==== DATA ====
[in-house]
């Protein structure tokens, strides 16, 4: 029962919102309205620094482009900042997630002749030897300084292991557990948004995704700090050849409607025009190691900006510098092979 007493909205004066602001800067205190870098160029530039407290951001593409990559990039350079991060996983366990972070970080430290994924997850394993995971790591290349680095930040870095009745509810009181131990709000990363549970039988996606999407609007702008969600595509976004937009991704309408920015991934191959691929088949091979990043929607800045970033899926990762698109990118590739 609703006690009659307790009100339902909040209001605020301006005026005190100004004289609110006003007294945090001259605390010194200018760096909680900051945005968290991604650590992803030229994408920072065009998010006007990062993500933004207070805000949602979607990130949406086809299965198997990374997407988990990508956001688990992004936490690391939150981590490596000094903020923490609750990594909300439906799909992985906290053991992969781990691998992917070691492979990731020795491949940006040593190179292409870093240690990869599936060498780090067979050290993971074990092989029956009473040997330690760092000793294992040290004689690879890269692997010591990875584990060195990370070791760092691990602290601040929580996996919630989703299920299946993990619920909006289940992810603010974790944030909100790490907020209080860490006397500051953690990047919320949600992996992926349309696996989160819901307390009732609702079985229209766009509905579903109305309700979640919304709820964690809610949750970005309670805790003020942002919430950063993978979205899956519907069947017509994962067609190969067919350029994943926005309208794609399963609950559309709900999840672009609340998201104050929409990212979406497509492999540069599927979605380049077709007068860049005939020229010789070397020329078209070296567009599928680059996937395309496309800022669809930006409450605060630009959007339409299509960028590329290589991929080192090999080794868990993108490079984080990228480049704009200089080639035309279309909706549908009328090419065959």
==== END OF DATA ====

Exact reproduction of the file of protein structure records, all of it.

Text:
[in-house]
């Protein structure tokens, strides 16, 4: 029962919102309205620094482009900042997630002749030897300084292991557990948004995704700090050849409607025009190691900006510098092979 007493909205004066602001800067205190870098160029530039407290951001593409990559990039350079991060996983366990972070970080430290994924997850394993995971790591290349680095930040870095009745509810009181131990709000990363549970039988996606999407609007702008969600595509976004937009991704309408920015991934191959691929088949091979990043929607800045970033899926990762698109990118590739 609703006690009659307790009100339902909040209001605020301006005026005190100004004289609110006003007294945090001259605390010194200018760096909680900051945005968290991604650590992803030229994408920072065009998010006007990062993500933004207070805000949602979607990130949406086809299965198997990374997407988990990508956001688990992004936490690391939150981590490596000094903020923490609750990594909300439906799909992985906290053991992969781990691998992917070691492979990731020795491949940006040593190179292409870093240690990869599936060498780090067979050290993971074990092989029956009473040997330690760092000793294992040290004689690879890269692997010591990875584990060195990370070791760092691990602290601040929580996996919630989703299920299946993990619920909006289940992810603010974790944030909100790490907020209080860490006397500051953690990047919320949600992996992926349309696996989160819901307390009732609702079985229209766009509905579903109305309700979640919304709820964690809610949750970005309670805790003020942002919430950063993978979205899956519907069947017509994962067609190969067919350029994943926005309208794609399963609950559309709900999840672009609340998201104050929409990212979406497509492999540069599927979605380049077709007068860049005939020229010789070397020329078209070296567009599928680059996937395309496309800022669809930006409450605060630009959007339409299509960028590329290589991929080192090999080794868990993108490079984080990228480049704009200089080639035309279309909706549908009328090419065959």